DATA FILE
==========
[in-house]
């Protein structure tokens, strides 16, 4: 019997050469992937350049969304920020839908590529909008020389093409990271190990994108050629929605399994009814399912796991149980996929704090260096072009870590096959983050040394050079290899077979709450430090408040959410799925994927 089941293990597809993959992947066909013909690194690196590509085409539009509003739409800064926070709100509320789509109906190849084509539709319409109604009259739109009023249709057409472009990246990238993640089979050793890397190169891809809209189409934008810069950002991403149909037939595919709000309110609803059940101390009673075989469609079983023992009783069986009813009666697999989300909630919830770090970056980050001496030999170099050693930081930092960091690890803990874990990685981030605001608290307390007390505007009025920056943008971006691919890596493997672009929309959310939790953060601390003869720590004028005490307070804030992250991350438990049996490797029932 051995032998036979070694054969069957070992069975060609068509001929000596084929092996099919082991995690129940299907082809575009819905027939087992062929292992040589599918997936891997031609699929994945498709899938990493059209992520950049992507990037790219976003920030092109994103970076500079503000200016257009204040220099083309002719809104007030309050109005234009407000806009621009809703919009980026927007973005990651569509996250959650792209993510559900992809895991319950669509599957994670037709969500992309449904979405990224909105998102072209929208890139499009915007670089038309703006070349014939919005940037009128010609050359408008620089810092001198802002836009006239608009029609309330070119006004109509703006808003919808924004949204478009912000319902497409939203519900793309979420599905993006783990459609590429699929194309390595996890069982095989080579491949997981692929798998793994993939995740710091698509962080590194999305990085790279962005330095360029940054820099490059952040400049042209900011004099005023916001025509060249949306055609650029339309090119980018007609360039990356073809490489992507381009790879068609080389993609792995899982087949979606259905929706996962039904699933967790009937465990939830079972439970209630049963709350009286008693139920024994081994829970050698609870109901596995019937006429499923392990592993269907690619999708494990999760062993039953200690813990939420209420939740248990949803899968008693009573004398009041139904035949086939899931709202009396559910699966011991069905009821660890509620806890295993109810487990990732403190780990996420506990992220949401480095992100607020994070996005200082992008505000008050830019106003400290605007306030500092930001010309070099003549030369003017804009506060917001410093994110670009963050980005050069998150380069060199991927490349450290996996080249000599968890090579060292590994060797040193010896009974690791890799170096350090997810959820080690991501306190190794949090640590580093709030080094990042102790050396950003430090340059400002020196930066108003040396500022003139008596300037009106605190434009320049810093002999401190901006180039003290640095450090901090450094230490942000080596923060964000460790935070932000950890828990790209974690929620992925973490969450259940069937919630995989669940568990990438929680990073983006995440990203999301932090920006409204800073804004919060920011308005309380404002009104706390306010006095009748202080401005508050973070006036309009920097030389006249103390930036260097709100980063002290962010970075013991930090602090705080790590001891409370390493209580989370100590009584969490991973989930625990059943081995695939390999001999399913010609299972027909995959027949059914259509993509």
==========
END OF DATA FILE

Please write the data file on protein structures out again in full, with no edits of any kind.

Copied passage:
[in-house]
């Protein structure tokens, strides 16, 4: 019997050469992937350049969304920020839908590529909008020389093409990271190990994108050629929605399994009814399912796991149980996929704090260096072009870590096959983050040394050079290899077979709450430090408040959410799925994927 089941293990597809993959992947066909013909690194690196590509085409539009509003739409800064926070709100509320789509109906190849084509539709319409109604009259739109009023249709057409472009990246990238993640089979050793890397190169891809809209189409934008810069950002991403149909037939595919709000309110609803059940101390009673075989469609079983023992009783069986009813009666697999989300909630919830770090970056980050001496030999170099050693930081930092960091690890803990874990990685981030605001608290307390007390505007009025920056943008971006691919890596493997672009929309959310939790953060601390003869720590004028005490307070804030992250991350438990049996490797029932 051995032998036979070694054969069957070992069975060609068509001929000596084929092996099919082991995690129940299907082809575009819905027939087992062929292992040589599918997936891997031609699929994945498709899938990493059209992520950049992507990037790219976003920030092109994103970076500079503000200016257009204040220099083309002719809104007030309050109005234009407000806009621009809703919009980026927007973005990651569509996250959650792209993510559900992809895991319950669509599957994670037709969500992309449904979405990224909105998102072209929208890139499009915007670089038309703006070349014939919005940037009128010609050359408008620089810092001198802002836009006239608009029609309330070119006004109509703006808003919808924004949204478009912000319902497409939203519900793309979420599905993006783990459609590429699929194309390595996890069982095989080579491949997981692929798998793994993939995740710091698509962080590194999305990085790279962005330095360029940054820099490059952040400049042209900011004099005023916001025509060249949306055609650029339309090119980018007609360039990356073809490489992507381009790879068609080389993609792995899982087949979606259905929706996962039904699933967790009937465990939830079972439970209630049963709350009286008693139920024994081994829970050698609870109901596995019937006429499923392990592993269907690619999708494990999760062993039953200690813990939420209420939740248990949803899968008693009573004398009041139904035949086939899931709202009396559910699966011991069905009821660890509620806890295993109810487990990732403190780990996420506990992220949401480095992100607020994070996005200082992008505000008050830019106003400290605007306030500092930001010309070099003549030369003017804009506060917001410093994110670009963050980005050069998150380069060199991927490349450290996996080249000599968890090579060292590994060797040193010896009974690791890799170096350090997810959820080690991501306190190794949090640590580093709030080094990042102790050396950003430090340059400002020196930066108003040396500022003139008596300037009106605190434009320049810093002999401190901006180039003290640095450090901090450094230490942000080596923060964000460790935070932000950890828990790209974690929620992925973490969450259940069937919630995989669940568990990438929680990073983006995440990203999301932090920006409204800073804004919060920011308005309380404002009104706390306010006095009748202080401005508050973070006036309009920097030389006249103390930036260097709100980063002290962010970075013991930090602090705080790590001891409370390493209580989370100590009584969490991973989930625990059943081995695939390999001999399913010609299972027909995959027949059914259509993509």